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The Top Supply Chain Stories in 2020 by Month Part 2


Refresh Your Memory of the Supply Chain Year that Was

Jan. 26, 2020
SCDigest Editorial Staff

In his First Thoughts column two weeks ago , SCDigest Editor Dan Gilmore summarized his view of the top 2 supply chain stories for each month of 2020. (See Top 2020 Supply Chain Stories by Month.)


Two compile that list, we started with a lot more that were left on the cutting room floor due to space reasons. Last week, we published the complete list for January through June  (See The Top Supply Chain Stories in 2020 by Month). This week, we finish the series with July through December.

Supply Chain Digest Says...


In December, The FAA relaxes some rules on commercial drone deliveries, mostly notably ending the current ban on drones flying over people, changes would could at last spur real progress in the sector.

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The US ends its $800.00 threshold under which imported goods could pass into the US tax-free, and for which the amount of information that was required for customs agents monitoring incoming shipments for counterfeit goods, consumer-safety violations and other illegal behavior was also limited. Since the original law was passed, there has been a dramatic rise in the number of low-value shipment coming into the US under the tax-free rule, and many also avoided new US tariffs.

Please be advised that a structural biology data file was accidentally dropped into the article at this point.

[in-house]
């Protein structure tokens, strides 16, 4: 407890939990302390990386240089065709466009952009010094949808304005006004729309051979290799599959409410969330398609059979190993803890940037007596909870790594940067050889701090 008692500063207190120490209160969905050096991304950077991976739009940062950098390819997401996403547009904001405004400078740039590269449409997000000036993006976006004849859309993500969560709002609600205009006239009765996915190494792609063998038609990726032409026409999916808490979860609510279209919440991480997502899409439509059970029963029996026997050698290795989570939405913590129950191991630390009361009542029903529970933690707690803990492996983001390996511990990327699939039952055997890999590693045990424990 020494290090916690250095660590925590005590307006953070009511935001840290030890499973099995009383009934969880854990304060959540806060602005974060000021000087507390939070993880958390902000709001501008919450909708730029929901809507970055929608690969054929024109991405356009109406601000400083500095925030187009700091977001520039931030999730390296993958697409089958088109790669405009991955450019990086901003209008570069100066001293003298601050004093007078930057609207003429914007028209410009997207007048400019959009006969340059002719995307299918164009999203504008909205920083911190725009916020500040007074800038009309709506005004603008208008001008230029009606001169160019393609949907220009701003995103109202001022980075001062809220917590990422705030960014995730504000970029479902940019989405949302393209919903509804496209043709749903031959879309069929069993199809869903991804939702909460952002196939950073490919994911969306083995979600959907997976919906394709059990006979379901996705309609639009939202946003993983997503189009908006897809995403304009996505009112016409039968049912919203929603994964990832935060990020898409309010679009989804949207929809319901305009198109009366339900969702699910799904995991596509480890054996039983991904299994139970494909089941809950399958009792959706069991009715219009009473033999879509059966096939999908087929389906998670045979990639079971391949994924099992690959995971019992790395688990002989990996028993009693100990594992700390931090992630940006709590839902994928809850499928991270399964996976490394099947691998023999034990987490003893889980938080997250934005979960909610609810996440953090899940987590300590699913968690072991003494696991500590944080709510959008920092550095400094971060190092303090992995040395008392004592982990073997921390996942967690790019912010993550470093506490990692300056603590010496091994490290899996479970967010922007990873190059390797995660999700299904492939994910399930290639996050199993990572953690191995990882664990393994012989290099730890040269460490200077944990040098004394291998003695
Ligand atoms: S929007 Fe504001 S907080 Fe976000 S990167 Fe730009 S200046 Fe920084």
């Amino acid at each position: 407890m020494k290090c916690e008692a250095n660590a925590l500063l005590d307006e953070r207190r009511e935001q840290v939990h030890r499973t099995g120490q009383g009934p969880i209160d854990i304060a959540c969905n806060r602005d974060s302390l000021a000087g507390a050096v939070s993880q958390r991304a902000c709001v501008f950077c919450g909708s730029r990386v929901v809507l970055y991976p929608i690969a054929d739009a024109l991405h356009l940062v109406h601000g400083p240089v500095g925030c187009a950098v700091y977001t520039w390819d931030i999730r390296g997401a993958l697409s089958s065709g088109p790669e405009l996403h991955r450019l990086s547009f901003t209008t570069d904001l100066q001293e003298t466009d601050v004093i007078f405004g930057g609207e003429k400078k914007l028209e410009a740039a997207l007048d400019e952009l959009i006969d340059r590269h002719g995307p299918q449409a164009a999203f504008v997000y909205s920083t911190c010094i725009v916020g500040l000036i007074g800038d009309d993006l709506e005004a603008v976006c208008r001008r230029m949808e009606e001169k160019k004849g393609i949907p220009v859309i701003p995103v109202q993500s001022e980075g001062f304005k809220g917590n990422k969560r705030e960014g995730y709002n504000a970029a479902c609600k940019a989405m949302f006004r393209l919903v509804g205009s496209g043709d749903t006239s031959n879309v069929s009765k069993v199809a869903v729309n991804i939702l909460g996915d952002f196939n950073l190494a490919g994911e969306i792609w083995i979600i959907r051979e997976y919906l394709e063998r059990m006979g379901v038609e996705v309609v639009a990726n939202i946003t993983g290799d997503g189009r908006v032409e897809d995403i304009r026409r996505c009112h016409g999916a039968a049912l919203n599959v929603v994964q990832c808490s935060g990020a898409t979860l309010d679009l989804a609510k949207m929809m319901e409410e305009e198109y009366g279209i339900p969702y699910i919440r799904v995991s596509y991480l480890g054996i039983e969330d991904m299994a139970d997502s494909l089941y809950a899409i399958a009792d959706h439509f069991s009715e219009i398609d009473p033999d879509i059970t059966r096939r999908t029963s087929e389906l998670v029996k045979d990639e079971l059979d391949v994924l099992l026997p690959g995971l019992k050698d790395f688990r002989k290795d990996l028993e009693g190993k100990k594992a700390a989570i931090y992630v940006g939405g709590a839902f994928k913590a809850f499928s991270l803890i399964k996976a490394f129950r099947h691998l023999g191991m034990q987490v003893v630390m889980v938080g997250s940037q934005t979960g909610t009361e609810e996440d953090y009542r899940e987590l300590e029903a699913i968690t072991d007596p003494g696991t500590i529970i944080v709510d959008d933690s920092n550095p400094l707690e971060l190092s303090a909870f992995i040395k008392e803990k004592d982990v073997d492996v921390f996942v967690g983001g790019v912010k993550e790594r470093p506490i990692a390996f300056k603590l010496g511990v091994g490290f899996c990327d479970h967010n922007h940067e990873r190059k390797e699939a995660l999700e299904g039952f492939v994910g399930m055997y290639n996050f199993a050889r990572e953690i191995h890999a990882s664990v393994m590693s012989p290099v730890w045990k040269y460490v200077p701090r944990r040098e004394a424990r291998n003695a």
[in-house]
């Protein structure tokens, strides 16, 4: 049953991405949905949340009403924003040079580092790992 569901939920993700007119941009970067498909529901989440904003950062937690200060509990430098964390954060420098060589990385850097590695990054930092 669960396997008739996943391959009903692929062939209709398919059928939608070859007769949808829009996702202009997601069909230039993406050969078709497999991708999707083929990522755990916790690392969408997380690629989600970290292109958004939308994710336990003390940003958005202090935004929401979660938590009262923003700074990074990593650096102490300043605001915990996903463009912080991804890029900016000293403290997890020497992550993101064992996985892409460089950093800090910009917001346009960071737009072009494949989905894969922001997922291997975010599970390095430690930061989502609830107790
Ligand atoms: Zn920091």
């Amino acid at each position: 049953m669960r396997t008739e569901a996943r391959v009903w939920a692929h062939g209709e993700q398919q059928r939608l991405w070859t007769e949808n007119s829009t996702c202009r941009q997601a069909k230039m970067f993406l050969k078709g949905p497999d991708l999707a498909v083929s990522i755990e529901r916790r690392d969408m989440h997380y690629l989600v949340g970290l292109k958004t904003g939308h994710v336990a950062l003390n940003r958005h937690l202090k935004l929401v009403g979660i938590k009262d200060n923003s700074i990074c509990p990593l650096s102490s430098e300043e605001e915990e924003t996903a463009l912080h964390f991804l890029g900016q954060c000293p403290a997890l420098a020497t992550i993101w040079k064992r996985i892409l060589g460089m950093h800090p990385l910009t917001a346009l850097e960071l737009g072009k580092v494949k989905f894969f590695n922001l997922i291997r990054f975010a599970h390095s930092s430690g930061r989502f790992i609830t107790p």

A study by researchers at the University of Central Arkansas estimates that 300,000 US truck drivers will be taken off the road if the government uses hair testing to look for drug use. The elimination of that many drivers would have a huge impact on the on-going driver shortage, despite the good of eliminating drug using drivers. It would also represent almost 10% of the total driver population. Many large carriers already use hair testing, but few smaller ones do.


MHI announces it has acquired the Warehousing Education and Research Council (WERC). MHI plans to operate WERC as a division of MHI. WERC was founded in 1977, but was struggling financially in recent years, especially with its conference in April cancelled due to the virus. The move will support MHI's clear desire to build more of a presence with individual logistics professionals beyond the materials handling companies that make up its membership currently.